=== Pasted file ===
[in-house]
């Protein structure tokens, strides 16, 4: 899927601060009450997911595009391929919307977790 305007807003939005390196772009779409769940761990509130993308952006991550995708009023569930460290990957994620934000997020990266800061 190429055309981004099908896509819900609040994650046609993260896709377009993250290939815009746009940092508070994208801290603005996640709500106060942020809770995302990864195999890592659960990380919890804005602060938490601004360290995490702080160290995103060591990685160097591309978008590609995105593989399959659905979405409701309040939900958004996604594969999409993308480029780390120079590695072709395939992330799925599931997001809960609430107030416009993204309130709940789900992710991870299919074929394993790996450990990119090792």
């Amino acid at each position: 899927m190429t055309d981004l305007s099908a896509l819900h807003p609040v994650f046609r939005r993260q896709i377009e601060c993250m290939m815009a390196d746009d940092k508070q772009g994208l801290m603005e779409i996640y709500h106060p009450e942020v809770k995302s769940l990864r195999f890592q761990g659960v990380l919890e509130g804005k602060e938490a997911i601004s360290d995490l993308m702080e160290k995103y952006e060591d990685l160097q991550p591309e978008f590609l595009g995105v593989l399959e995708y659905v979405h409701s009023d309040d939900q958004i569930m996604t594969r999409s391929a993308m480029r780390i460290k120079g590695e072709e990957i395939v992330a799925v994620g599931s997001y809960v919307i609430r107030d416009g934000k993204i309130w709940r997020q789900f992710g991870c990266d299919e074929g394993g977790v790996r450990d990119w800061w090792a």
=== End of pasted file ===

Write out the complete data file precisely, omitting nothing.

[in-house]
């Protein structure tokens, strides 16, 4: 899927601060009450997911595009391929919307977790 305007807003939005390196772009779409769940761990509130993308952006991550995708009023569930460290990957994620934000997020990266800061 190429055309981004099908896509819900609040994650046609993260896709377009993250290939815009746009940092508070994208801290603005996640709500106060942020809770995302990864195999890592659960990380919890804005602060938490601004360290995490702080160290995103060591990685160097591309978008590609995105593989399959659905979405409701309040939900958004996604594969999409993308480029780390120079590695072709395939992330799925599931997001809960609430107030416009993204309130709940789900992710991870299919074929394993790996450990990119090792």
């Amino acid at each position: 899927m190429t055309d981004l305007s099908a896509l819900h807003p609040v994650f046609r939005r993260q896709i377009e601060c993250m290939m815009a390196d746009d940092k508070q772009g994208l801290m603005e779409i996640y709500h106060p009450e942020v809770k995302s769940l990864r195999f890592q761990g659960v990380l919890e509130g804005k602060e938490a997911i601004s360290d995490l993308m702080e160290k995103y952006e060591d990685l160097q991550p591309e978008f590609l595009g995105v593989l399959e995708y659905v979405h409701s009023d309040d939900q958004i569930m996604t594969r999409s391929a993308m480029r780390i460290k120079g590695e072709e990957i395939v992330a799925v994620g599931s997001y809960v919307i609430r107030d416009g934000k993204i309130w709940r997020q789900f992710g991870c990266d299919e074929g394993g977790v790996r450990d990119w800061w090792a």